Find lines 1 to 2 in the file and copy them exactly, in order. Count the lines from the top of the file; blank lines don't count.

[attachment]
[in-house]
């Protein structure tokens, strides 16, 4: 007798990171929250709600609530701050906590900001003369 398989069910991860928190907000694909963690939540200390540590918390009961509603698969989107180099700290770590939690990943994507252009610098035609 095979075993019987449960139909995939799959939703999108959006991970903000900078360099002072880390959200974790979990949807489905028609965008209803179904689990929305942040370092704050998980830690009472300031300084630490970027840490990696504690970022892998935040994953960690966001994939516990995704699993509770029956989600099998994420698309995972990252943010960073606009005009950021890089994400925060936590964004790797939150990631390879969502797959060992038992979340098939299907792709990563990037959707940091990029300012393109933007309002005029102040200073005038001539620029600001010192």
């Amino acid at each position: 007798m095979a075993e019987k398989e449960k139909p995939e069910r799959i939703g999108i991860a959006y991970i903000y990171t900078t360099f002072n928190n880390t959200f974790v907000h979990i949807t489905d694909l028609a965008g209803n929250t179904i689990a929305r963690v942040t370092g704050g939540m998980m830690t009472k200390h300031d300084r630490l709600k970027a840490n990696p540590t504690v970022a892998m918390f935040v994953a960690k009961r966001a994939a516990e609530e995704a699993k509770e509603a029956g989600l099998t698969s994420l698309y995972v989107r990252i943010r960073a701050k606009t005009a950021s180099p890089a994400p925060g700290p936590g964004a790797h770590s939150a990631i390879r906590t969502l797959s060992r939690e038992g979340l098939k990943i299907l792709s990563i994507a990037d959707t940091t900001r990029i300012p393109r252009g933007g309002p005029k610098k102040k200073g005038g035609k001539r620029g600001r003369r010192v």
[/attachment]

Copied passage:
[in-house]
């Protein structure tokens, strides 16, 4: 007798990171929250709600609530701050906590900001003369 398989069910991860928190907000694909963690939540200390540590918390009961509603698969989107180099700290770590939690990943994507252009610098035609 095979075993019987449960139909995939799959939703999108959006991970903000900078360099002072880390959200974790979990949807489905028609965008209803179904689990929305942040370092704050998980830690009472300031300084630490970027840490990696504690970022892998935040994953960690966001994939516990995704699993509770029956989600099998994420698309995972990252943010960073606009005009950021890089994400925060936590964004790797939150990631390879969502797959060992038992979340098939299907792709990563990037959707940091990029300012393109933007309002005029102040200073005038001539620029600001010192």